The Courier News from Blytheville, Arkansas on September 30, 1947 · Page 10
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The Courier News from Blytheville, Arkansas · Page 10

Blytheville, Arkansas
Issue Date:
Tuesday, September 30, 1947
Page 10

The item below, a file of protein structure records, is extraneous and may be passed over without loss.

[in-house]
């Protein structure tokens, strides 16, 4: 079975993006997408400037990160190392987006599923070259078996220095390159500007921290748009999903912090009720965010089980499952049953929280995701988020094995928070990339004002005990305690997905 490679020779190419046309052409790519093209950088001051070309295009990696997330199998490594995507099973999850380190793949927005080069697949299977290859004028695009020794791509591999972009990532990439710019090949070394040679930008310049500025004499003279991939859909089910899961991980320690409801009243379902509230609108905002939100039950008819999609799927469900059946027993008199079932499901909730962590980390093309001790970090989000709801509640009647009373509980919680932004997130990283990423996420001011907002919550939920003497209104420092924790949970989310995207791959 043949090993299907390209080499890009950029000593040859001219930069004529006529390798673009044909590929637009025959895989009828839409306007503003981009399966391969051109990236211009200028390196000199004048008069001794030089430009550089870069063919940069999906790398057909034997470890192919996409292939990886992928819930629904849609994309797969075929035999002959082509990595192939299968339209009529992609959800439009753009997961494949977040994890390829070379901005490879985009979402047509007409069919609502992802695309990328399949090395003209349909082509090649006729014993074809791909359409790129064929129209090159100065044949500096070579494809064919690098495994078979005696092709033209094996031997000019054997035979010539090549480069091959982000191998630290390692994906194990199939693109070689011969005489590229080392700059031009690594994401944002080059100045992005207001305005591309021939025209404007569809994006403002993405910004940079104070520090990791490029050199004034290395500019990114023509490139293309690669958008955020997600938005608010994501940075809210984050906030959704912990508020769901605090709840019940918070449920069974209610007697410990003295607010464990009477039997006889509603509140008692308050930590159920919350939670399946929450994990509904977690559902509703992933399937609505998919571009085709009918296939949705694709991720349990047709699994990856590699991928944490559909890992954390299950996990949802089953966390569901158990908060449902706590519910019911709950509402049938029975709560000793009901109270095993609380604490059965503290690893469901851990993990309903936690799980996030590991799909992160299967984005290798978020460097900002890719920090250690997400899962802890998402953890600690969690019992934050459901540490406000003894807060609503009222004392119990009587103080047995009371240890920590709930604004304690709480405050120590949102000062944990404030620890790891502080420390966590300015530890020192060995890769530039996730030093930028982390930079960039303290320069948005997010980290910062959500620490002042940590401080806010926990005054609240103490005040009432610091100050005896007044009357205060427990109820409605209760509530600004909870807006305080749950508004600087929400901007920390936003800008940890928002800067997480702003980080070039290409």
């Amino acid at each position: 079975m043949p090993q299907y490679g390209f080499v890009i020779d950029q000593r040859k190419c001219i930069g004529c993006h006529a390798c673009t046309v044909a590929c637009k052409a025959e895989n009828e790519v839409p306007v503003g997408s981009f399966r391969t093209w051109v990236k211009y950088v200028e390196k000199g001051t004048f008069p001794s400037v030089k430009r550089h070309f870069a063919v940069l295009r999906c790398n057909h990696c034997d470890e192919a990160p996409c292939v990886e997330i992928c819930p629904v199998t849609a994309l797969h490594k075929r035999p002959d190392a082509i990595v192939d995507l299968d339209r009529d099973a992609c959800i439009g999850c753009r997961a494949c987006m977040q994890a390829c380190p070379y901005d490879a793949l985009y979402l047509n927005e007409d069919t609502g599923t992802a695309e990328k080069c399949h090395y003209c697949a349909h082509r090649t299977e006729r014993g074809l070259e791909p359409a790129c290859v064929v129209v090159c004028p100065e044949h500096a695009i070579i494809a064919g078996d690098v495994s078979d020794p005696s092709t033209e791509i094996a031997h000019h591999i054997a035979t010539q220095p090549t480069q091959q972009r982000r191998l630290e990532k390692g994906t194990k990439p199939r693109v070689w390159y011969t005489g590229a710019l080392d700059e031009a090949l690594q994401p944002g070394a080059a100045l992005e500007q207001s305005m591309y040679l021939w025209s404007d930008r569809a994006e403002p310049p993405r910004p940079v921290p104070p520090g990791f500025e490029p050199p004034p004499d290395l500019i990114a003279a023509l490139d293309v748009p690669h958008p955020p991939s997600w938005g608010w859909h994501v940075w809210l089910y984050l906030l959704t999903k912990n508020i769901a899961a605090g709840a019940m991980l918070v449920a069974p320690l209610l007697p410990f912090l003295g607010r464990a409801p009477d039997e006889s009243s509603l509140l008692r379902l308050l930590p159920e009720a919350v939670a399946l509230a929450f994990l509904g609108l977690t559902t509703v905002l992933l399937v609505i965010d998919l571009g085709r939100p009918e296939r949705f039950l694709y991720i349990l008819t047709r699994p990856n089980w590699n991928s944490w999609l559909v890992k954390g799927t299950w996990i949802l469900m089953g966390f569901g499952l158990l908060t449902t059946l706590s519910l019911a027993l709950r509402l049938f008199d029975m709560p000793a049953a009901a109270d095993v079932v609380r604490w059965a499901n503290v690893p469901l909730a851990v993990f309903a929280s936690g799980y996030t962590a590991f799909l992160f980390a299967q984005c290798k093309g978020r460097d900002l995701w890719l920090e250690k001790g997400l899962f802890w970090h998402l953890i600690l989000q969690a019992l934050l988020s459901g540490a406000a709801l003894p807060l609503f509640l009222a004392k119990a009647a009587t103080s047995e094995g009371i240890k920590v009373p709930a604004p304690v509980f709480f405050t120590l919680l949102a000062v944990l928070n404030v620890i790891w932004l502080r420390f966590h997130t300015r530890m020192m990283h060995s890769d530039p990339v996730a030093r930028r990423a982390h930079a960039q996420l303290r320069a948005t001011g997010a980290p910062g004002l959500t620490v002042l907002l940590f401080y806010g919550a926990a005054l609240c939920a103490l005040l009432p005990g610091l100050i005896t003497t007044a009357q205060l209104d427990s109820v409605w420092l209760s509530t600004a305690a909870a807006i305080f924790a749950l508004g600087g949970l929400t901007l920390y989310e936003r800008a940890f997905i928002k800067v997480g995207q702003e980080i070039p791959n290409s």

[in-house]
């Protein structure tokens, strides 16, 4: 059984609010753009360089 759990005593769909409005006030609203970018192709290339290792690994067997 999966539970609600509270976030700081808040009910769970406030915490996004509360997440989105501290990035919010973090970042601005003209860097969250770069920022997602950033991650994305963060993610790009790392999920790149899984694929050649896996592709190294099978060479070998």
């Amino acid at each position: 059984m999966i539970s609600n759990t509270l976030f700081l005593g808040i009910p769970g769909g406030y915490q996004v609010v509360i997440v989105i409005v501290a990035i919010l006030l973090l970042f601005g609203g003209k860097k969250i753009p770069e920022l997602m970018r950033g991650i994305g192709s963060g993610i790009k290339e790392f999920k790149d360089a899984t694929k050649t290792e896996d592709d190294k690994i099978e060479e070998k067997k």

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PAGE TEN BLYTHKVILLE (ARK.) COURIER NEWS TUESDAY, SEPTEMBER 30, 1947 BLYTHTVELUB ,, "^•P--^^"'^*^^ B. W. BAIMXa, JAkOES )U rADL D. HUMAN, 'A* COURIER oo NEWS rtiiki Editor 8«l« NiOoiwI AdmtWag IUj)«*ent«tit«a: WallMt/Wttmar Co, New York. Chicago, Detroit, Published fnrj Afternoon Entered u wax* eU» nutter at the poat- otftcc »l MythertU*, Atkaiuu, under act of Con- ocuaer s, un. aerred by toe United Prw* RATES: By"e«xri«r In the cBy or Blythevllle or *nj mburkAn town where carrier service la maintained. We J>er week, or *Sc per month. By mall, within a radius of 40 miles, MOO per je«r, *2.00 tor alx months, »1.00 for three months; by mall aa/UU* 60 mito toot, |10.00 per year In advance. Meditation According to the commission of God given to me, lite a skilled master-builder I laid n foundation, and ariother man Is building u|x>n It.: Let' each m " n uke carc how he bullds upon It.T-Corinlhlans 3:10. • * * • Equality '.s the share of everyone at their advent- upon the earth, and regardless of the clrcuJntUxwes In their lives while on earth, they are aiain equal when placed beneath it. Sidelight on Food Prices "A profit-and-loss statement of the National Dairy Products Corp. shows that in the first six mouths of 1947, income was $113,000,000 greater than in the first half of 19-16. But the corporation's expenses increased $110,000,0,00. Jlije'net'profit for the period was shout'$2,200,000 less on $113,000,000 rhore business. i These figures won't make the milk Bill any'eiisier to pay, though they may indicate why the milk bill is higher. They won't explain the high cost of eating. But they might suggest that the full explanation doesn't lie in the ' frequent assertion that high corporate profits are the chief or only cause of the inflated price of victuals. Helping Europe In the long run it will cost much less. For four years, anyway, it will cut an average of $4 billions a year from the fax reductions for which we can hope. We know that, though Europe disclaims asking for charity and hopes to repay, in fact she probably never can or will. And, finally, we know thai Europeans can't eul or wear or fabricate dollars. 'J'ho dollars will be bookkeeping credits. Out of our plenty and out of our scarcities we a-'C- asked to squeeze $4 billions worth of food, raw materials, manufactured goods a year for four years. Is this a high price? It it too much'.' Ask the men who fought World War II. Ask the parents of those who never came back. They ought to know. A Healthy Malady Chiang Kai-shek has suddenly leveled the same strong criticism of himself and his regime that foreign observers have been making for a long 1 time. He has charged himself with failure. He has blasted his flanders for squandering foreign credits and depending on hoped-for foreign loans instead of helping China help herself. He has scored non-Communists for bitter intra-pai'ty strife, and critici/.ed the Central News Agency for a bad publicity job. We don't know what has happened to the Generalissimo, but we hope he doesn't get over it. In fact, it might be wall if a few European heads of government came down with the same soul-searching malady. After twice adjusting their sights to accommodate American suggestions, 16 ".western" European nations ask the New World for $22,4 billions in the coming four years. The United States is asked to provide ?1!>.81 billions. This is the answer of Europe, cx- Cjuding the Soviet bloc which, as usual, refused to co-opcrote, to the question propounded by Secretary of State Marshall: «.; If you could get it, how nulch would you need to repair the worst" ravages 5f war, avoid economic collapse, and get back to where you could supi>ort yourselves by your own production? ' The 16 countries, plus western Germany, have answered, in effect: - "If you will let us have $22..! billions from 1948 through 1951 we will work like beavers. We will try to get our farms, our mines, our factories producing faster than they were in 1938. We will reliabilitate our railroads, replace our sunk shipping. •:• "We will take for our own' use only what is absolutely necessary. But the end of 1951 we still will be so short that we shall have to ration. But we believe that, by then, with rationing, we shall be able to live on our own production plus what we can pay for with the income from exports." - There is a specific answer to a fair question. No layman knows whether the answer is accurate. Will ?22.4 billions be enough? W 0 uld less do , the job? Can Europe become even relatively self-sufficing by the end of 1951 on that or any amount we possibly could provide? Our best experts will have to advise Congress on these points. :: We know that war-scarred Europe cannot rehabilitate herself without assistance, and that only the United States has resources sufficient to meet the minimum needs, whatever they may prove to be. - We know that even this rich country cannot support Europe permanently. We have the choice of letting her starve—with the inevitable result of anarchy and totalitarianism and World War III—or of helping her to get, hack 1 onto her own economic feet. If the milk of human decency did not forbid that we see millions starv «jen self- interest 'still would force us to act. • We know that to help Europe help , ' herself will cost us more, temporarily, tKan merely to avert acute starvation. VIEWS OF OTHERS Too Easy to Refer Acts A petition 1ms been filnd lor u vote on the one-cent lure increase granted the Capital Trnn8|X>rl«t!oin Company by the City Council. Only 68 names of qualified electors arc needed on such a petition—Dial number being the required 15 per cent of the ballots cail in the last general election. It is ridiculous—or would lie so serious—that un election can tin act of (be council, with all expense and trouble and delay (rilling number of voters. Why. il it weren't, be culled on the rcsulling by such a there could be nn election every month under this perversion of our democratic system. You CHS find G8 people who will sign practically anything. 'Hie council members lire chosen by the voters of Little Rock conduct their public at- fairs. Their judgment should be submitted to nn election verdict, only when a large number of citizens think it is wrong. No liandlul of C8 citizens should liuvc such power. It cheapens and degrades our democratic government. Maybe the onc-ccnl fare raise is loo mu<m, maybe not. That, will be decided by the Public Service Commission, after it hns studied the company's costs ond earnings. The point here is that the valuable privilege of referring nets is being abused. It should be protected against such loose use by appropriately tightening up tiie f. and R. Amendment. —ARKANSAS DEMOCRAT. BARBS BY HAL COCBIUn Why We MUST Have Peace J^&Ppg2: ^^s»;-^ Othman, An Author, Hears Tale Of Woe From Book Publishers ••••••••«•••••*£»•••••> ib tears Ago • In BlytheviU **•••••••••••«•••••••••* Max B. Reid, Chairman of Walker Park Committee, presents an interesting history of the Park in this Issue of Courier News. He says "it will of course take years to bring the park to the state of perfection pictured by the engineer. J. W. Meyer, but of present concern is of the trad. The mere opening of the gate makes available beiuiiiful, natural recreation place hat many Hlythcville people did nol know existed. For children it will be a source of unending de- "The tiling that arouses me cur- isity of the visitor is that so large i tract could for so long avoid the vooclcutters axe. The property has been In the family of John B. Walker for over 70 years. His grandlatlv cr acquired it in I860. All around the grove the limber has been removed ind the land put in cultivation or plated for residential use. 'The ra- :her macessablc location of this timber made .so by the aiijaccnt sloughs find bayou, caused It to be spared. For the past 29 years Mr. Walker 1ms preserved this timber with the idea that at. some time Blyilteville would want it for a park. Among the trees can be found various types of oak, elm, black gum. sycamore, cypress, hickory and others, reminiscent of times" when thus entire region was a wooded .swamp. Before entering the park at this time the visitor must drive his car :>vcr a depression that was at one time a slough. Not so many years By FREDEKIOK C. OTHMAN (United Press Staff Correspondent) WASHINGTON. Sept. 30. (UP) The trouble with the book publishing business is' greedy authors like that fellow, Othman. He tossed off a book a while back for which his friends have been paying $2.50 per copy. In some cases they have demanded their money back, but in general they have charged the loss off to experience. Otliman, without apologies to !•»•body, has been ranking Jn about 30 cents for each copy. He jingles when he walks. And the poor old publisher and the lean-looking bookseller are going broke with only $2.20 to divide between them. .You'ci think Othman would be ashamed of himself. Anil all the other book writers, too. Wallowing around in their ill-gotten 30-cent- ses and trying to make the public think they had something of importance to do with the publication of their own books. The have got to quit mulcting the publishers and that is official. If they don't agree to cut down the size of their lot, I wouldn't be surprised if the publishers dispensed with their services altogether. Bennett Cerf, who is an author from nine to noon arul a publisher from one to sLx. first brought up tile subject. Publisher Cerf, ns chief of Random House, wrote that the publishers were in a bad way because of soaring costs. No matter how much they hiked the price of their books, he said, the costs got ahead of 'em. Publisher Cerf then held a conference with himself I have no doubt, and told Author Cerf (a specialist in joke books) that he'd have to_s<niee?.e the juice out of -xgo water stood in tliis depression I his royalties. I didn't leurn Voice of America Cries in Soviet Wilderness But Monitors Wonder How Many Are Listening Ky Nations General Assembly, the Voice of America merely did a re- porlliiK job on Hie Russian dele- Date's attack on U. S. foreign poli- c y. Tliis • took a third of the pro- pram. Next nisVit, The Voice reported on reaction, criticisms of the speech by other UN delegates and by American newspapers was re- pnrlccl. 13ut the broadcasting of a formal. )»int-by-point answer is being held up until some qualified American oflicial, like President Truman, Secretary Marshall or Am- i;assador Austin, makes that rc- NEA Washington Correspondent WASH1NGTON. Sept. 30. (NEA i — "Listen... Listen.... Tliis is Ntw York ____ Yon are lisU-nlni; to ; :oday's FIRST broadcast of "The : Voice of the United States of \merieaV With' tliis announcement llic U. 5. State Department's Office of In- .'ormation opens its three half-hour Inlly .shows of news and music icnmcd at Soviet Russia. In many ways. The Voice still ries in the Russian wilderness. ?he programs are monitored by the J. S. embassy in Moscow, which ( pi y eporLs on how well the signal I since The Voice beamed at Mos- omcs in. But who else in the U. I C mv is written and broadcast in ;. S. R. listens, or how much good j tnc Russian language, only a few flic Voice does, is an unknown I o f n ie scripts are translated. The .uantity. The station gets no fan .i.gtut,-. Deportment has just made nail, because of Russian eensor-J H vailable translations on the toroad- ;hip. The Voice has never been f ?a!lts o r Sc , n . i s t, 2nd and 3rd, inswcrcd directly by Radio Moscow. : j 10 ,, V rver, and they give an idea of Yet this is practically tiie only i | 10W - the official answers to the outlet the United States has for p_ llss j- n line are being handled. jetting American ideas across to They reveal that, the news taroatl- hc Russian people. ! casts do emphasize the American While shortwave broadcasts to viewpoint, way of lite and demo- hc world from Moscow go out of cra ti,. ideas in a positive manner. heir way to lambast the United e ,, lnL . ol her hand they do not hesitates and all its works, the Stnle. itn(( , lo criticize Russian policy Japsirtiiicnt has not taken !f> re- T j, cv arc recognizably nnti-CO'ii- plylng in kind. The policy is to Iclivcr a fair and factual presentation of the news to the Russian iwUcncc, if any. and so build up ^ reputation for reliability. There is no effort, to slug it- nut in the old Communist propaganda technique. STRAIGHT UEVOIITING ON VIKIIIXSKY'S Sl'EECII For instance, in handling Vish- nsky's speech before tlie United immist. sometimes they show barbed t flectiveness. On the Labor ,f)ay broadcast, there was a good line for Russian consumption in the statement that .the average American industrial workman now makes $1.25 an hour — enough for 10 loaves of bread. U. S. SI ANT GIVEN ON NEWS In hitting the foreign news. The Voice to Russia puts over the U.S. policy slant. In reporting on the elections in Hungary, il was admitted there had been an overwhelming victory for the Communist, Party. But the charges of voting frauds that made the result a foregone conclusion were given the WB play. On Sept. 2nd, anniversary of the .Tap surrender, it was pointed out that Japan -,vas now on the way to becoming a peaceful democratic state, and the task, now was write a peace treaty. It was brought out, that the U. S. and Britain had fought Japan nearly four yenrs while Russia had been in this wai only a month. William Sebald American chairman of the Allied Council in Tokyo, was quoted: "I know of no occasion where the Soviet member has ever giver helpful or constructive advice." The fact that the U. S. government had rejected Soviet objections ' to raising the industrial production level of Germany was reported, with the reafons for the rejection. American protest to Moscow over the death sentence given Bulgarian political leader Nikola Pet- fcov was broadcast with the comment: "The note accused the Soviet Union of violating its obligations under the Yalta agreement." Truman's speech a the Rio dc Janeiro Conference was translated in lull. In the news summary, emphasis was [nit on the President's statement that "the fundamental policy of the United States fidelity to the United Nations and the desire for permanent peo.ce. ill four seasons of the year. Mel Brooks when 11 boy puddled round this park site in a canoe and vith his playmates hunted frogs ml for occasional diversion took u ! Kiddle at a water moccasin swim- i •ning around in the slough. We can back further for an interestim; iid Sight and repeat here the story M Mr. Walkers grandmother who luriny, civil war times put a canoe nto the bayou and with two negro >lave.s iollowed the water until the river was reached at Barfield and rom there the perilous j-jurney was nane down the Mississippi to .Mem- jhis. AbDul 40 years ago the father ind mother of Mr. Walker paddled .icrcss the bayou and there shot .viltl turkeys. Drainage ditches have removed he water from the slough but the relics of the past remain in the form jf giant trees that stood watch ov^er ,he.',e events. These trees were not nere saplings but were strong and .turdy when Indians trod this spot. These same trees, were high and mighty when the Rev. Blythe built lis first house here, the turkeys, .he snakes and most of the frogs .invc gone but you do find lit you ire quiet and watchful) numerous fed squirrels scampering about. Mr. Walker will take $9,600 for the jlot of 33 acres. Eight years ago le was offered S33.000 when the •novement to buy the park first took shape. The present price is right. Even for depression -times it is :ight. While it is more than the .;ricc of farm land, its proximity co the city, its timbered state and .Is idea! fitness for a park make H i valuable piece of property. The park will be open Sunday afternoon, see for yourself then". A woman bandit used tear gas in un attempt to rob a store. The same old feminine story — tears for money. v * * » It's wise not to talk too much, but It's still okay to say "Another povcrnment bond, plf-asc!" * * Si Pigskin leather arrives in some of the fall shoes. Quite a novelty lo have your dogs squeal instead of bark. If a husband's CXC nil bound up in one volume of fiction. UM** for bring late book, 'twould be a were nice An Oregon man found his missing wite in a restaurant — getting paid for cooking. Men, show this to your wife, if you dare! SO THEY SAY »»•••••••••„<•••••••••••"•' i IN HOLLYWOOD Eagle Delays Transport MOBILE. Ala., S«pt. 30. (UP) — The Air Transport Command head- IIY TUSKINi; .1OHXSOX NEA Staff Correspondent Hilton stopped somebody's first wiln Wit!', one of her pretty little eyes. yoats. Every year Carroll's CO showgir modestly described as "the most- bcautif'.i! girls in the world." their boss a birthday party. It i I lie i-nrt nf the fisht. ..,. ] MINGLING CAN BK FUN 0 ,,V- , I asked Berryl Wallace, who U thj i/lvo I star of Carrol's show, where all the is a ! co-hostesses were keeping them- and the girls get a night nil from his Holly.reod lho:i:t'r-:l| itaurnnt and fcet to wear clothes tor a ctunge. Instead nf hiring a hull, the lovelies fi\r llic party 0:1 llic mountainside which f'arroll calls home. Tills year there worr nearly a thousand quests, five oivl'.estras, hall a dczsn bars, searchlights, bouncers, a few movie .stars. 'JtH bald-headed men and a typical Hollywood light al 3 n.m. between movie viliain Sieve Cochran and an unidentiiied male guest. UHEKF.'S IIIKTIIDAY HOY'.' the She I am confident that we all agree that the state exists for the man, not the man tor the state.—Secretary of State Marshal). • • • I believe that the greatest need ol the world today, fundamental to all else, is renewal ot faith.—President Truman. * * * It (Inter-American Conference) represents the supreme effort of men working In Ihe spirit of Rood will.—President Eurico Dulra of Brazil. » • • You ask me whether alcoholism has increased since prohlbitio- ended? My answer is that alcoholics comrr/tted to mental Institutions have Jumped from 3780 in 1922? the year of peak prohibition e^icement, w the present average of 12,000 annually.—Mrs. D. Leigh Covln, president, WCTU. "Oh," she said, "they're mingling. 1 There were never Ics-i than 200 pcnplr qiieiinl up in the food lint'. One of the- wallers guessed they would serve about a ton of spareribs, baked beans and potato salad. I asked a young lady from St. Louis, who confessed that she had no idea why she was invited to the party, to give me a report on decor of the powder room, came back shaking her head. "There's a lineup there, too." By 11:46. nobody had seen Mr. Carroll. There was a report that 1 a Saint Bernard dog was bc-ing ciis- ! patched down to Terrace No. 5 to 1 didn't see Earl the uliole even- ! '«-««« «>e checkroom girl's uncle -A inn. said us I le!t that he I B^st [ro.n San Diego thought she would make an appearance on the spotted Adc-lphe Mcnjou. but Men- balconv at midniiht. This ho did. >«" t»nicd out to be a puohcltj I was "later told ' m!m Irom Wilrl1cr 15ros From' the vantage point of the When I left the parly was still top terrace, it looked like everybody soing strong, but the guests wcu Hollywood was giving a parly ' «eaker. Carroll's backyard. A pretty blonde with bi>.re .shoulders took off her shoc.s and sat down on the grass. "Whew." she suid. "Tliry ought to have csralalors." Everyone looked cxhr.usled aftrr climbing up and Ihe live terraces to visit as many dilferent bars which bore such r.ume.s us "Mc.scow Mule," "Chnmyiagtic-OU" and "Tequila Monster." Steve Cochr.ij) mnde his McKENNEY ON BRIDGE To Finesse or No(, That's the Question By WILLIAM E. McKENNEY America's Card Authority Writlcn for NEA Servico Today's hand, taken rrom the masters team-pf-four match in the national tournament, is an interesting one to analyze. The opponents of Waldcmar von Zed- Iwitz and Lee Hazen stopped at four hearts and made only five because they did not take the heart lincsse. Von ZcdUvitz and Hazen arriWd at a contract of six hearts, which von Zedtwiu made There is no real problem in the ] hand except to locate the jnck of heart play the queen was played from dummy and North won. A diamond was returned, von Zedtwitz won and led another heart, on which South played the nine. Now declarer knew that South had held at least two hearts. Where was the. still-missing jack? Those who play "the queen over the jack" would take the finesse of the te:i-spx>t. Others say that the honors should have the jack. Also, as I said before, many experts believe that in such a situa- Author Cerf replied to himself. Then along came Alfred K. McIntyre, president of Ijttle, Brown and Co.. one of the oldest publishing houses hi America, with a wail in the Atlantic Montfnly titled "The Crisis in Book Publishing." There isn't much hope for the industry, he said, unless the authors agree to chop the size ot their take. •He sent a copy of this statement to Othman. who laughed and laughed, and laughed. He's all caught up with writing books. His ego's so badly bruised he carries it in a sling. The devil witli the author racket, lie says. This Othman was a flattered newspaper reporter I can tell you, when a publisher stuck under his nose a contract for a book. "What kind of a book?" he asked. "A think one," the publisher said. He smiled, but he was not spoofing.' It turned out that the heftier the book, the more the selling price, the bigger the commission for th salesman and the higher the pro/its for the store keeper. They sell literature by weight. This pained Author Othman; he asked if the book shouldn't be of the best possible literary quality? "That," replied the publisher. "is important —.too." So Othman signed the contract, lengthy document full of wher- eases, in which the publisher promised to give the author, for his very own, six free copies of bus book. He also promised Othman ten per cent of the take from the first 2.500 copies, 12 and 'i, per cent from the next 2.500, and 15 per cent for the rest. Othman took an advance against his royalties. He spent a couple of pleasant hours, or maybe it was tliree writing his book. He got his six free books as per contract. And since then he has been receiving formal statements at intervals Irom the publisher, proving that the poor guy is going deeper by the week in the red. Authors (you, too., have a heart. tion, found do not know Zcdtwitz used. favors taking He did lake hearts. three-one break would be most of the time. While I which theory von any one of them the heart finesse. It. and made six quarters said today that a giant eaele crashed through the windshield of a C--VJ transport from Brookley Field while the plane was flying over Montana last night. Capt. R, L-. Cordes, co-pilot from Sugarland, Tex., received facial lacerations and was treated at Great Falls, Mont. A new windshield was installed on the plane and it continued its flight to Canada with Capt. J.' H. Ralph of Cuba City. Wis., at the controls. The eagle was killed. Governor i I heard somebody say. "Some- | i thing out to happen soon. Some- I body ought to push somebody into j ' Ihe swimming pool." But nobody did, according lo the i las-- dis-patch. The only casualty was Miss Jan Hilton, rt'ho ducked when she should have sidestepped. ! ancc on Terrace No. 4—the one with the "Moscow Mule" bar. Steve saw an unidentified guest slap Ills (emtnlne companion and Immediately took a swing at said Mr. U. G. Tlie latter struck back and. in the melee, a Carroll beauty named JAII The .simple ram-jet airplane engine, called a flying stovepipe, consists of a diffuser in which air is compressed, a combustion chamber, and an exit nozzle. Plexiglas windows on pressurized cabins of transport planes arc threc- toiirths to flvc-clghtlis of an inch (hick. »QJ1093 * 8 6 3 v llazcn 4 A K Q J 5 VKQ105 442 *Q 10 4JS7542 Tournament—N-S vul. Soulh M'cst North E»st Pass 1 * Pass 2 V Pass 4 V Pass «V Opening—*7 30 3 Succession (prefix) ' 4 Turfs 5 Symbol lor indium 6 Chew upon 7 Tardy 8 Short jacket 9 Resistance unit H Suffix 16 Narrow way 17 Glut 73 Domesticated 24 Get up 28 American hearts. I did not have a chance to dt-scuss this hand with vor Zedtwltz, ns he took a plane to Hot Springs immediately after the tournament. Therefore, while his thetry about the finesse may differ from mine, here Is my reasoning, With four trumps out, the expert player does not look for them to be divided two-two. He thinks that the probability of a three- one break is greater. On the first HORIZONTAL 1,4 Pictured state executive 10 Compass point 11 Decorated 12 Began 15 Coral islands 18 Either 19 Boat paddles 20Sebaceous cyst 12 Painful 22Deca 13 Horse's gait 24 Emmet 25 Storehouse 28 Acquiesce 30 Ratite bird 31 Cuckoo blackbird 32 Frozen rain 34 Stratagems 37 Cover 38 First woman 39 He is governor Michigan 40 United States of America (ab.) 43 Foretoken 47 Babylonian deity 48 Annoyer 50 Holds back 52 Color 54LOUMCCC S5 Plays t**P*rt othott 54 Malt drink VBMICAI. 1 Parrot i lN*st«d boxei \Vliter 27 Dine 28 Swiss river 29 Antelope 32 Deer track 33 Existence 35 Level 36 Oceans 40 Employer 41 Withered _ 42 Operatic solo ~ 43 Poems 44 Myself 45 Heating device 46 Brad ( 49 Perform 51 Follower 53 Street (ab.) 15 J7 i I